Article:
Graffias (Xi Scorpii) is a blue to white subgiant star that can be located in the constellation of Scorpius. Graffias is the brightest star in Scorpius based on the Hipparcos 2007 apparent magnitude. The star can be seen with the naked eye, that is, you don't need a telescope/binoculars to see it.
Xi Scorpii is the Bayer Classification for the star. HIP78727 is the reference name for the star in the Hipparcos Star Catalogue. The Id of the star in the Henry Draper catalogue is HD144069.
The star Acrab which is in the same constellation is also known by some people as Graffias. Both this and the other star that is referred to as Graffias are in the same constellation. Graffias is a multiple star system which has at least five stars in the system in two groups. The first group, contains three stars with "A" which is a sub-giant meaning that it nearing the end of hydrogen burning phase and it is expanding to becoming a Red Giant at which point it will be nearing the end of its life.
The nearest companion star orbits at about the same distance our Sun is to Uranus. The second of the orbiting stars orbits at a distance of ten times that of the inner star. The second pairing of the stars orbits the first pairing at a distance of more 310 times the distances of the Sun to Uranus.1
The location of the star in the galaxy is determined by the Right Ascension (R.A.) and Declination (Dec.), these are equivalent to the Longitude and Latitude on the Earth. The Right Ascension is how far expressed in time (hh:mm:ss) the star is along the celestial equator. If the R.A. is positive then its eastwards. The Declination is how far north or south the star is compared to the celestial equator and is expressed in degrees. For Graffias, the location is 16h 04m 21.63 and -11 d 22 ` 24.8 .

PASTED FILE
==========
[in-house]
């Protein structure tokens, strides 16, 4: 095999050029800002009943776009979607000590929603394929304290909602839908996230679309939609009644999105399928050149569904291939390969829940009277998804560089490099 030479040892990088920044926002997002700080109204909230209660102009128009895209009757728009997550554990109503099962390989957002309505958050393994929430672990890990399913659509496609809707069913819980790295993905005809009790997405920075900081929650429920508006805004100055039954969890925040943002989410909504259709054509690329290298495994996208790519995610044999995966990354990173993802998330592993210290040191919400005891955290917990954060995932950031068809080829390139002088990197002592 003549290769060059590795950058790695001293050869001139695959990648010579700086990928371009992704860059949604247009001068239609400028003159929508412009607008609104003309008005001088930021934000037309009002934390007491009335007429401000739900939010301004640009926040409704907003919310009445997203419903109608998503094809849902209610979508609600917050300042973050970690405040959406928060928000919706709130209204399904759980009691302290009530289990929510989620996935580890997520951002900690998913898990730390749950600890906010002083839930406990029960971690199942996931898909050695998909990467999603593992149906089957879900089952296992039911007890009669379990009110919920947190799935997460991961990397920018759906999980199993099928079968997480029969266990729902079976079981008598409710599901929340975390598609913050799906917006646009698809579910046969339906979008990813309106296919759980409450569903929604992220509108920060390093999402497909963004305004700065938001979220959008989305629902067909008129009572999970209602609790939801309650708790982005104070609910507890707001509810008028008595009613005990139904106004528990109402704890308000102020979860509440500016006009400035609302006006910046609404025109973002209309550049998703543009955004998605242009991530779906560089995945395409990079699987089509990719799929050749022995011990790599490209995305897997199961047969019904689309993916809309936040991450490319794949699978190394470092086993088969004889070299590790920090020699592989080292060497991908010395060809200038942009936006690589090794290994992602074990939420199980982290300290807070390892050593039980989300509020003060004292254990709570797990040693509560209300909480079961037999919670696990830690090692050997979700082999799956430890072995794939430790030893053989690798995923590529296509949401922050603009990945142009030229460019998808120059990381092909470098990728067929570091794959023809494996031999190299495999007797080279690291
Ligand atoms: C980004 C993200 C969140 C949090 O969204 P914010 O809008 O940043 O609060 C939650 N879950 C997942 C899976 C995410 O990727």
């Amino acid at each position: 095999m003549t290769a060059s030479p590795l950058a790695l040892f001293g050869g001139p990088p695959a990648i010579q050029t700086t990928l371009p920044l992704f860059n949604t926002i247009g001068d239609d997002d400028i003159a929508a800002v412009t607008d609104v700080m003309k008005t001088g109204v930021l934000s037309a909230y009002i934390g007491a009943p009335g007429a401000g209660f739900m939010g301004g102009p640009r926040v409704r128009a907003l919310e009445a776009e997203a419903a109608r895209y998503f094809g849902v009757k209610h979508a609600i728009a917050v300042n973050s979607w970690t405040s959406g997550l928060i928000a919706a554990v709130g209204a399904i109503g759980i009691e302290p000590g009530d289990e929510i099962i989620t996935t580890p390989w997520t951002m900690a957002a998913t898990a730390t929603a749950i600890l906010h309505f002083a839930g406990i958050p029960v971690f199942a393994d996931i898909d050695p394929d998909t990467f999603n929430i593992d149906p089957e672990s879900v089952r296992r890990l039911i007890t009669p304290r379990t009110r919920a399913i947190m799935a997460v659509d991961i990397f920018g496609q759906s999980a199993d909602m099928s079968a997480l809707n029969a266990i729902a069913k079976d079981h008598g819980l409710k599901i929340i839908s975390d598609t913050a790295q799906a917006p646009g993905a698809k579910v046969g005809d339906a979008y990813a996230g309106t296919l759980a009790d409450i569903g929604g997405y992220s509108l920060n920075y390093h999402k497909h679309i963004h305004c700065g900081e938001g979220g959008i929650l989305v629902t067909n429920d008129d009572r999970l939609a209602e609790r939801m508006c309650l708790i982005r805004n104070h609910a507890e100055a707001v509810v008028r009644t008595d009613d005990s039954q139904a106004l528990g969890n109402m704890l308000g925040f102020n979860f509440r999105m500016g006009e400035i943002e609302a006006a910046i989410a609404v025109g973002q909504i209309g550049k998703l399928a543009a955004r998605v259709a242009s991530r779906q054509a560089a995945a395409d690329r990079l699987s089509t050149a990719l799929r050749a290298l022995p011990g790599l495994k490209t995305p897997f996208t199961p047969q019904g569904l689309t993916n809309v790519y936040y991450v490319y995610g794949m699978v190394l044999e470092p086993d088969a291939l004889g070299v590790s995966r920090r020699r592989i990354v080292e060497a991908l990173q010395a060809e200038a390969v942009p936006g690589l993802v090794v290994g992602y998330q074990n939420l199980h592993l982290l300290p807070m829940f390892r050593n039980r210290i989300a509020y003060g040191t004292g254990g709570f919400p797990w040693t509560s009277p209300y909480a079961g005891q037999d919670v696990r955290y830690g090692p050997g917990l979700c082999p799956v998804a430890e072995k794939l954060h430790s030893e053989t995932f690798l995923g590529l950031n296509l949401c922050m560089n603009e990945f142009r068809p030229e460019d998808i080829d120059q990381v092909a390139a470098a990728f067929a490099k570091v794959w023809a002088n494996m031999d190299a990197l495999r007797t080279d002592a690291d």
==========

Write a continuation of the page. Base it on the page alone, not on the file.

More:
Graffias has a spectral type of F6IV. This means the star is a blue to white subgiant star. The star has a B-V Colour Index of 0.46 which means the star's temperature has been calculated using information from Morgans @ Uni.edu at being 6,456 Kelvin.
Graffias has an apparent magnitude of 4.16 which is how bright we see the star from Earth. Apparent Magnitude is also known as Visual Magnitude. Magnitude, whether it be apparent/visual or absolute magnitude is measured by a number, the smaller the number, the brighter the Star is. Our own Sun is the brightest star and therefore has the lowest of all magnitudes, -26.74. A faint star will have a high number.
The source of the information if it has a Hip I.D. is from Simbad, the Hipparcos data library based at the University at Strasbourg, France. Hipparcos was a E.S.A. satellite operation launched in 1989 for four years. The items in red are values that I've calculated so they could well be wrong. Information regarding Metallicity and/or Mass is from the E.U. Exoplanets. The information was obtained as of 12th Feb 2017.
|Bayer Designation||Xi Scorpii|
|Hipparcos Library I.D.||78727|
|Bonner Durchmusterung||BD-10 4237|
|Henry Draper Designation||144069|
|Star Type||subgiant star|
|Visual / Apparent Magnitude||4.16|
|Naked Eye Visible||Yes - Magnitudes|
|Right Ascension (R.A.)||16h 04m 21.63|
|Declination (Dec.)||-11 d 22 ` 24.8|
|Colour||(F) blue to white|
|Calculated Effective Temperature||6,456 Kelvin|
The star has been identified as being a multi-star system, one in which there is at least one star in close orbit to another star or two or more stars orbiting a central point. The stars may be of equal mass, unequal mass where one star is stronger than the other or be in groups orbiting a central point which doesn't necessarily have to be a star. More information can be found on my dedicated multiple star systems page. The source of the info is Simbad. The file is dated 2000 so any differences between this and any other source will be down to the actual source from where the information came from.
|Proper Motion mas/yr|
|H.D. Id||B.D. Id||Star Code||Magnitude||R.A.||Dec.||Spectrum||Colour||Year|
The map was generated using Night Vision, an awesome free application by Brian Simpson.